I want my words to matter; for my picture books to remain
in children’s hearts like well-loved tunes
and my stories to resonate integrity. ~ Dimity Powell
One of the most wonderful things about an SCBWI conference is the people you meet. I had the privilege to meet this amazing author this February, at the SCBWI Sydney Conference. I am so pleased to introduce her and her work to you all.
Dimity Powell lives in Queensland, Australia. She “writes for children because she believes being a kid is one of the coolest things you can be…next to riding dragons and lying under palm trees. She believes in magic and that ice cream tastes divine in any flavour, except maybe rainbow sherbet. She hopes the dozens of stories she’s conjured up over the years will be read by children who love to curl up with books as much as she does.”
She has written one chapter book - PS: Who Stole Santa’s Mail? (2012), multiple magazine and anthology stories, and three picture books, The Fix-It Man (2017), At The End of Holyrood Lane (2018) – winner of the 2019 Crystal Kite Award, and Pippa which released July 1st.
ME: Tell us a little about yourself. (Where/when do you write? How long have you been writing? What is your favorite type of book to write?)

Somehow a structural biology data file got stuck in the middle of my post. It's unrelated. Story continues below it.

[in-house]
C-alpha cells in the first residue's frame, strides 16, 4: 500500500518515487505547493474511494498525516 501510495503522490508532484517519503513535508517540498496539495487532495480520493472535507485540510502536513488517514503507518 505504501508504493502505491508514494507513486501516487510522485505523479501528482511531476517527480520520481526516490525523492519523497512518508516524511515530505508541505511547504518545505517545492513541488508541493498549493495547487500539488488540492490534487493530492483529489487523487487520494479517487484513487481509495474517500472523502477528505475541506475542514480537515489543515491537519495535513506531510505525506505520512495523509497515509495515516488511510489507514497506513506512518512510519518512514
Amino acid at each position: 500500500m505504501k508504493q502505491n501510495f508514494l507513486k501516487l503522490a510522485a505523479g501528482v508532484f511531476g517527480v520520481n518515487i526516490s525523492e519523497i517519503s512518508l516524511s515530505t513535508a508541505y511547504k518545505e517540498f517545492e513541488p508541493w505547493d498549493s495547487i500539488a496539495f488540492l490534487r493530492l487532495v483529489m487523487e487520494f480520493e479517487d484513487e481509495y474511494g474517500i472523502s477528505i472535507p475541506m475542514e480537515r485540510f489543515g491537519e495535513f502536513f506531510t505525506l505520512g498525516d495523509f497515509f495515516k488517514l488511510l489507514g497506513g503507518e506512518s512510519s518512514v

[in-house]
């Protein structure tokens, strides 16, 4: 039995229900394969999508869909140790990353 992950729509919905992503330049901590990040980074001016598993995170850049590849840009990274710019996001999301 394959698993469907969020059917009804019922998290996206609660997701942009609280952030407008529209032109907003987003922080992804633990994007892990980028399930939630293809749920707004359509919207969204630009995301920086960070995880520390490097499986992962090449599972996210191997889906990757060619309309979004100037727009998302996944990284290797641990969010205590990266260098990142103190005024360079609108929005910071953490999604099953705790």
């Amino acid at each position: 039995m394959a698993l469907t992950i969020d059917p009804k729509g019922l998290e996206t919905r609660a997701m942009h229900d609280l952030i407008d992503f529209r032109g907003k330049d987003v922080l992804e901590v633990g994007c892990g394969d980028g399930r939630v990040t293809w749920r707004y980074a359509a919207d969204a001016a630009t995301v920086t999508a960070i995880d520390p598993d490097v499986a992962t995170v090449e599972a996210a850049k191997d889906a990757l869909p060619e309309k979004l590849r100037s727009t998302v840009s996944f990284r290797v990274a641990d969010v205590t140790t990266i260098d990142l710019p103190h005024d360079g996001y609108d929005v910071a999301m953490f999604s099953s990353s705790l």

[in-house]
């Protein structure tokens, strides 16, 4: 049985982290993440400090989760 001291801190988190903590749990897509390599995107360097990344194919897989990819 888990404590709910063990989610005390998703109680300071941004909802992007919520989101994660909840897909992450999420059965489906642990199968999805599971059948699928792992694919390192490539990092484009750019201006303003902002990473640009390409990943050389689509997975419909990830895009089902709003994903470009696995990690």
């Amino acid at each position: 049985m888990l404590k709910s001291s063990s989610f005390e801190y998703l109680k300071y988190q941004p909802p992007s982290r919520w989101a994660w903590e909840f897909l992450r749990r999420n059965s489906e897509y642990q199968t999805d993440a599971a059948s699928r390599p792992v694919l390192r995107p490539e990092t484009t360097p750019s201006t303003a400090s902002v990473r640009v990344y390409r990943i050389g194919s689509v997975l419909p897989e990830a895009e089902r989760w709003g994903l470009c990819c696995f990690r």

DIMITY: As you might have guessed, one of my favourite things is ice cream. I love eating it, making it, and hardly ever feel guilty for indulging in it. Books and reading are a bit like that too, or at least should be for kids. That’s why I love writing for children; to witness the look on their faces when they discover a story that’s just right for them and then gobble it up.
If books were ice cream, then picture books would be my favourite flavour. I love reading them, making them and indulging in their unique magic. I don’t always find them the easiest of genres to write but they are certainly the most satisfying to nail. I’ve been trying to do so for the last decade or so.
Perhaps, next to perfecting picture book scripts, carving out time to write each day is one of my greatest challenges as a writer. I often spend up to 6 – 7 hours behind the desk each day but much of that is tied up with other ‘work’ issues. When I’m wrestling with a new idea or editing a fresh manuscript, I find I’m most productive when I’m travelling be it on a train, plane, at the bus stop, or even when stranded in an airport lounge. There is something compellingly private about writing in public! It really seems to free up my creativity.
I love the comparison of picture books to ice cream. And that moment a child finds a special book - priceless. As a child, who was your favorite author, illustrator, and/or favorite book?